Global Business Daily: Brexit deal agreed, China investigates Alibaba
Arij Limam

"Deal is done."

Those long-awaited three words were finally uttered today by the UK Prime Minister Boris Johnson after an agreement was reached on the Brexit trade deal with the European Union, a tight seven days before its divorce from one of the world's biggest trading blocs is finalized.

Speaking in Brussels, European Commission President Ursula von der Leyen said "it was a long and winding road, but we have got a good deal to show for it," before adding, "it is fair, it is a balanced deal and it is the right and responsible thing to do."

A long four-and-a-half years later, and after months of arduous negotiations on fishing quotas, borders and other sticking points, the deal agreed will allow for tariff and quota-free trade in goods after December 31, in what the UK Prime Minister called the "biggest trade deal yet" for the country.

"Everything that the British public was promised during the 2016 referendum and in the general election last year is delivered by this deal," the government said in a statement. "We have taken back control of our money, borders, laws, trade and our fishing waters."

Though undoubtedly both sides may boast they got the better end of the deal, there was definitely a loud sigh of relief from all involved as the EU said it was time to look past Brexit towards the future of continued cooperation (after getting some much-needed rest in time for Christmas, of course).

"The clock is no longer ticking," the EU's Brexit negotiator Michel Barnier told a news conference. "Today is a day of relief. But tainted by some sadness, as we compare what came before with what lies ahead."

As Brexit dominates the headlines today, scroll down to watch our video as a refresher of how exactly the UK reached this point and the long road it traveled to get here.

While you're there, take a look at today's graphic further down for some of the key figures outlining the volume of UK trade with the EU.

Enjoy reading and happy holidays!

Arij Limam,
Digital correspondent


The UK and the European Union on Thursday finalized the historic Brexit trade deal which will cushion the economic blow of the UK's imminent departure from the EU. It will allow for tariff and quota-free trade in goods after December 31, but that won't apply to the services industry – about 80 percent of the UK economy – or the financial services sector.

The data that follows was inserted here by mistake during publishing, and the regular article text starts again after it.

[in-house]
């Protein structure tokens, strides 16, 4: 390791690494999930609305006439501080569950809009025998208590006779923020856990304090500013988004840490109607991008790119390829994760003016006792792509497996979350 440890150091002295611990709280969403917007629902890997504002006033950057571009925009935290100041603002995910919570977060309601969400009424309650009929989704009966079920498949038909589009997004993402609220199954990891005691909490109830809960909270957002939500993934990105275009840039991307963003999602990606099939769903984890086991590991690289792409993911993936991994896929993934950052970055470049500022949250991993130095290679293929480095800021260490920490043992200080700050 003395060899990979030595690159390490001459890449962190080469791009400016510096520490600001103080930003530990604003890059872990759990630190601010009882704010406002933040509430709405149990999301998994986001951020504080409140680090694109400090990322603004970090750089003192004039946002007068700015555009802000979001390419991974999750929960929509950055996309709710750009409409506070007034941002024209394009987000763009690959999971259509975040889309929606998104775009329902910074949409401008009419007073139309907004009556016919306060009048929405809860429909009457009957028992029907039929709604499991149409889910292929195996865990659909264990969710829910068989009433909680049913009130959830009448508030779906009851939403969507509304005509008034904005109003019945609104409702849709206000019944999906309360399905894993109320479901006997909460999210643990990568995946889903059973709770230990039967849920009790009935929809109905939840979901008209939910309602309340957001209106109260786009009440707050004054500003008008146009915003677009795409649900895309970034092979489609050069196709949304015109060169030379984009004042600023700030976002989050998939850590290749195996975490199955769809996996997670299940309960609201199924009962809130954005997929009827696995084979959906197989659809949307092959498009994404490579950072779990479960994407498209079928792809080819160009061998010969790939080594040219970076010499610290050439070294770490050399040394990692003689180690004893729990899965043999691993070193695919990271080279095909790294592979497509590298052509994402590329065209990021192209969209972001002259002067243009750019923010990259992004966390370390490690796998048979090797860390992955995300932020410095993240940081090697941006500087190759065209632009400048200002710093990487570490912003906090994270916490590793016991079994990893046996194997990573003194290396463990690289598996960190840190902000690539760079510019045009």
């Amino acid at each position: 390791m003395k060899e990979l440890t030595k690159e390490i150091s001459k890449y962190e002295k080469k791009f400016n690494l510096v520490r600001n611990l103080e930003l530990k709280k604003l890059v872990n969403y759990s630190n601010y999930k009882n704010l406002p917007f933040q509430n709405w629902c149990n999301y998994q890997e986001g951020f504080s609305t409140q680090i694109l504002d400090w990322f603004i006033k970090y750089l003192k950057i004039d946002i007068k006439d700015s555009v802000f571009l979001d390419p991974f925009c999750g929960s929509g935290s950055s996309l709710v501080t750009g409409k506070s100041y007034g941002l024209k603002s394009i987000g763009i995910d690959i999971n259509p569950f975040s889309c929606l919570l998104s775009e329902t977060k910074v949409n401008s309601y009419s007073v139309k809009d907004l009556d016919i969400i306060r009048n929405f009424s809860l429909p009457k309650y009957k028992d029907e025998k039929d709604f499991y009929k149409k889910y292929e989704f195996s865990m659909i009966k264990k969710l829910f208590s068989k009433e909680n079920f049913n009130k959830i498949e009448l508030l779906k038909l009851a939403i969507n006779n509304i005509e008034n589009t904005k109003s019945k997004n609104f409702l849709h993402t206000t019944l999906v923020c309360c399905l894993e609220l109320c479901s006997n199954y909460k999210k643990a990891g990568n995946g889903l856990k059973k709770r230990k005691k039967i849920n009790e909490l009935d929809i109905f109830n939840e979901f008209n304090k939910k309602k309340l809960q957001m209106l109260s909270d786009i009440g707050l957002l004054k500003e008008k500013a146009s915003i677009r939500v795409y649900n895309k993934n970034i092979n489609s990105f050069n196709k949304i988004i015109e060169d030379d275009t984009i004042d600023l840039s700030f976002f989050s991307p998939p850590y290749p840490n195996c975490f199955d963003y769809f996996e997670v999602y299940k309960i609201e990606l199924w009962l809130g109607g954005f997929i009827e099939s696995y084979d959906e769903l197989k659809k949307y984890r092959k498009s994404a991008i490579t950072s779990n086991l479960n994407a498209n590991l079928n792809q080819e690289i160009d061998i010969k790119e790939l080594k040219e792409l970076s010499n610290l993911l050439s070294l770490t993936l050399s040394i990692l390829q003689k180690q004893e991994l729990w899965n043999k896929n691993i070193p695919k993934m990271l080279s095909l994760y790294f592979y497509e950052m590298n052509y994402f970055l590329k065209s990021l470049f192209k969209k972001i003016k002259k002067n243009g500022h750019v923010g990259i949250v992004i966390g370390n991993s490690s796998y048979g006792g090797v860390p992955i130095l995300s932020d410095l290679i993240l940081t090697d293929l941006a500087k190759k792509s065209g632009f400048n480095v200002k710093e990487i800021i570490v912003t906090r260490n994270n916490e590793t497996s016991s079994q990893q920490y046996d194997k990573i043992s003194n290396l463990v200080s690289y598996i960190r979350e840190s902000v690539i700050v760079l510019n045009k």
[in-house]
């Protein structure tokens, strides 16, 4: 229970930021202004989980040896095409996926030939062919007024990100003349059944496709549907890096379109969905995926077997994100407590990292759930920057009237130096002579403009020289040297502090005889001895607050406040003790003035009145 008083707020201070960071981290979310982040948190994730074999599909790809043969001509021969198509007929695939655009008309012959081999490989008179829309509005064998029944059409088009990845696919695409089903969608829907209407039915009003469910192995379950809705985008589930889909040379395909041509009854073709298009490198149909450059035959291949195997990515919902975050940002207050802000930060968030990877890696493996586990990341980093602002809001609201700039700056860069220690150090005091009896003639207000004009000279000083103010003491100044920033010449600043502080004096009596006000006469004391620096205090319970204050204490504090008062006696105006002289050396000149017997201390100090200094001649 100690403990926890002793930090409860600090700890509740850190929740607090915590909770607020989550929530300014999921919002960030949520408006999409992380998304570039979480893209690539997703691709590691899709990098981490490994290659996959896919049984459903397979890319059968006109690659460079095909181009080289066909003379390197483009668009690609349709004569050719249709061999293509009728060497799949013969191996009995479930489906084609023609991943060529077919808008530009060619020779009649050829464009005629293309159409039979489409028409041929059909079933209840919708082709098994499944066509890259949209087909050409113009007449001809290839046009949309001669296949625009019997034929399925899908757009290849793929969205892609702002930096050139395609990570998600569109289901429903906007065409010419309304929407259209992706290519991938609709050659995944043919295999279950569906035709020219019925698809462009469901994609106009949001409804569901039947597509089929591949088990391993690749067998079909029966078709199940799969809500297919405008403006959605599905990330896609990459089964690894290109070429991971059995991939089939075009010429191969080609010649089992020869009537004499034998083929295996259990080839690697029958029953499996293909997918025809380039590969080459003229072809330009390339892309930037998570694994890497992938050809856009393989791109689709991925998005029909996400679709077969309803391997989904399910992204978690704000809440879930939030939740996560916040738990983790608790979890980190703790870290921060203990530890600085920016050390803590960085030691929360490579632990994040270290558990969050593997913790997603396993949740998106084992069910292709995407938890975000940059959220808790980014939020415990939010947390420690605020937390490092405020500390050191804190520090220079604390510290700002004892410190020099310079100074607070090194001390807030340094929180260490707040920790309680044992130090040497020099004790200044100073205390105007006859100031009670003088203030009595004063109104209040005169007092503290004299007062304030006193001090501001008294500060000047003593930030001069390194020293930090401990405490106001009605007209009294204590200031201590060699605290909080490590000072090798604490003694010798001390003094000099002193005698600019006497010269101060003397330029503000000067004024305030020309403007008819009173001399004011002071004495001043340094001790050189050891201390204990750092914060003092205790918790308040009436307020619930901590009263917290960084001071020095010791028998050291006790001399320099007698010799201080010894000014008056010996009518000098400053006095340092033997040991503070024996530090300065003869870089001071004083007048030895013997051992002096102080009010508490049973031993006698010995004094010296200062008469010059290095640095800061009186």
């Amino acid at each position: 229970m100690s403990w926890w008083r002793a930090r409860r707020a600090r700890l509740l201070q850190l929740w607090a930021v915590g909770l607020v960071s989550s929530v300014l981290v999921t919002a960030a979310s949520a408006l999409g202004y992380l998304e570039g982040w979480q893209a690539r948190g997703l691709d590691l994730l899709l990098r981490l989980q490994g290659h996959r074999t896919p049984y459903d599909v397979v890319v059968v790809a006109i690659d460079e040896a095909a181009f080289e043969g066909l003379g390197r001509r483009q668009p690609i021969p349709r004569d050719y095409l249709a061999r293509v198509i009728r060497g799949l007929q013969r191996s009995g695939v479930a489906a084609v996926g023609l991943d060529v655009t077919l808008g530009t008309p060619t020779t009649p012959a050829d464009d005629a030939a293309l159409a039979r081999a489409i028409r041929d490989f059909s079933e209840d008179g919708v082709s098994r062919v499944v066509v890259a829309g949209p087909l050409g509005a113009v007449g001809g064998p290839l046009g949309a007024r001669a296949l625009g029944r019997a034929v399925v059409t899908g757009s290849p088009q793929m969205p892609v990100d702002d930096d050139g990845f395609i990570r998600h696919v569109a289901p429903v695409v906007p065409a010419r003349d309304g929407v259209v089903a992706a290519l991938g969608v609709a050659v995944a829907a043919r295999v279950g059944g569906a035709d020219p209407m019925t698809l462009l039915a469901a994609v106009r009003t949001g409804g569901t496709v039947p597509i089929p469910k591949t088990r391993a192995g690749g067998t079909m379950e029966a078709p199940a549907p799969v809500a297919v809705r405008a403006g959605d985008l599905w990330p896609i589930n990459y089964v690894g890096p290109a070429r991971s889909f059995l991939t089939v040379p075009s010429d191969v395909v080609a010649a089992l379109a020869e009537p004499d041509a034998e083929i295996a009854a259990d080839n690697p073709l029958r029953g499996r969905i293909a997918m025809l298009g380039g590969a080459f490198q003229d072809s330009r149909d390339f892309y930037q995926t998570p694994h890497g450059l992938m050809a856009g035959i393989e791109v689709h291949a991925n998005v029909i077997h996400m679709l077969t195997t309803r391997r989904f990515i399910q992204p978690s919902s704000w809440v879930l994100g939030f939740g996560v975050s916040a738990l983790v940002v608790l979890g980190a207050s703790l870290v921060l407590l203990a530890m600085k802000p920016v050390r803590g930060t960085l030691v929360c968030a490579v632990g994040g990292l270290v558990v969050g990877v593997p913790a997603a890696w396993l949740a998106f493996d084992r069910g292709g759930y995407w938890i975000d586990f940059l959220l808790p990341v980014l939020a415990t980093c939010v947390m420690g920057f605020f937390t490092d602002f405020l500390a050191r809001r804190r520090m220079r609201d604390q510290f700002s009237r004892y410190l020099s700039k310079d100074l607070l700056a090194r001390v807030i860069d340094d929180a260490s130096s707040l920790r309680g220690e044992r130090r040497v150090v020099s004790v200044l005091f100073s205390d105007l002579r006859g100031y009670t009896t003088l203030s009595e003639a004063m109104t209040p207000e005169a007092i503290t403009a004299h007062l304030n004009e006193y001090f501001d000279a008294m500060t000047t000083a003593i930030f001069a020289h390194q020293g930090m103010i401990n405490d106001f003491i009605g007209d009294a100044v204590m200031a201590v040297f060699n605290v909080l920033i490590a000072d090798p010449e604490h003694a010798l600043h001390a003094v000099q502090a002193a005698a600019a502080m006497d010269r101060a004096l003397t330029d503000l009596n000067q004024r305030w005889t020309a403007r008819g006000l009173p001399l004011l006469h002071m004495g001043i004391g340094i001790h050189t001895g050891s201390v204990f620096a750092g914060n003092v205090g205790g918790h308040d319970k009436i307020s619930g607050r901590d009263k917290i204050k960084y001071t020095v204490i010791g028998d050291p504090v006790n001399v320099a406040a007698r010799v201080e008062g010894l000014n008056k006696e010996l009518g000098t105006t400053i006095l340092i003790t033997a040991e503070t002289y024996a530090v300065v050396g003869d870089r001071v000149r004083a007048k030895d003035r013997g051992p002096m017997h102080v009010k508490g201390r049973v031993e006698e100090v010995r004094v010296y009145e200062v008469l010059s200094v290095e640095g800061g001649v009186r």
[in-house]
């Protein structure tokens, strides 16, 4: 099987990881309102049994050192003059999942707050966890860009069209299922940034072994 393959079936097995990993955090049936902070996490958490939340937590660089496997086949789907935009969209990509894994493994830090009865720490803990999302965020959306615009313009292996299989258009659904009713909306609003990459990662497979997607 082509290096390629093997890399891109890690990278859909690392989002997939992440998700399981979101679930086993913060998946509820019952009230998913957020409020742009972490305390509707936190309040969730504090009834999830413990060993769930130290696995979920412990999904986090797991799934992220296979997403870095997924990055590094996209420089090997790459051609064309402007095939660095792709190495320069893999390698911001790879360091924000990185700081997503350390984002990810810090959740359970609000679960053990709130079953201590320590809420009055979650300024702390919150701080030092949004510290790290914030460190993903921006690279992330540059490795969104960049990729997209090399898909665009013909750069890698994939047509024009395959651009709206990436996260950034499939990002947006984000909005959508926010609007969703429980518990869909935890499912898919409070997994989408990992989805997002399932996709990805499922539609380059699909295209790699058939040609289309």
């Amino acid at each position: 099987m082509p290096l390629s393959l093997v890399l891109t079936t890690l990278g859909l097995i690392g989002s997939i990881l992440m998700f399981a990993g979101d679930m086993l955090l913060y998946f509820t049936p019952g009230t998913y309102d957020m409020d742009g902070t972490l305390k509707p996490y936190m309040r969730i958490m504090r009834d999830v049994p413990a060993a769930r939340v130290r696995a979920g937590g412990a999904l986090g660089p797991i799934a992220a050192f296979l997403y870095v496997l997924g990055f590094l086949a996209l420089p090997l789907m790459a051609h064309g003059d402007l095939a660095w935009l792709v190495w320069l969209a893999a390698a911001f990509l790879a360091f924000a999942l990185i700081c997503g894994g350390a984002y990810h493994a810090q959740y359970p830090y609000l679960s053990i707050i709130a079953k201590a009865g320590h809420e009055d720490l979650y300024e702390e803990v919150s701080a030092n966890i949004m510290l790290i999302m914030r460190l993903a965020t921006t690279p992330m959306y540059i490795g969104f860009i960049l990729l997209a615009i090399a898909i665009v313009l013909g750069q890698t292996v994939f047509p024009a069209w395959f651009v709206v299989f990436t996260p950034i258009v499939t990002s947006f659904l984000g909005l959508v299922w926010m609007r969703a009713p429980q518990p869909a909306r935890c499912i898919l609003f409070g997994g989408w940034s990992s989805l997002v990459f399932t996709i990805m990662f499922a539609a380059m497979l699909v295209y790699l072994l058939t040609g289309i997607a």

European Union fishing fleets will have to give up a quarter of their current catch in British waters over the next five and a half years, according to AFP. Under the post-Brexit trade deal agreed with the UK, after this transitional period access to its rich fishing grounds would be negotiated on an annual basis.

China has launched an anti-monopoly investigation into Alibaba Group and will summon the tech giant's Ant Group affiliate to meet in the coming days, regulators have said, in the latest blow for billionaire founder Jack Ma's e-commerce and fintech empire. This follows the country's dramatic suspension last month of Ant's planned $37 billion IPO, which was to be the world's largest.

India has challenged an international arbitration court's verdict against it in Singapore, over a $2 billion tax claim involving Vodafone, a senior government official told Reuters. Vodafone in September had won the case against India, ending one of the most high-profile disputes in the country that had caused concern among investors over retrospective tax claims on companies.

The U.S. cybersecurity agency, CISA, has said that a sprawling hacking campaign made public earlier this month, which used U.S. tech company SolarWinds as a springboard to penetrate federal government networks, is affecting state and local governments as well as critical infrastructure entities.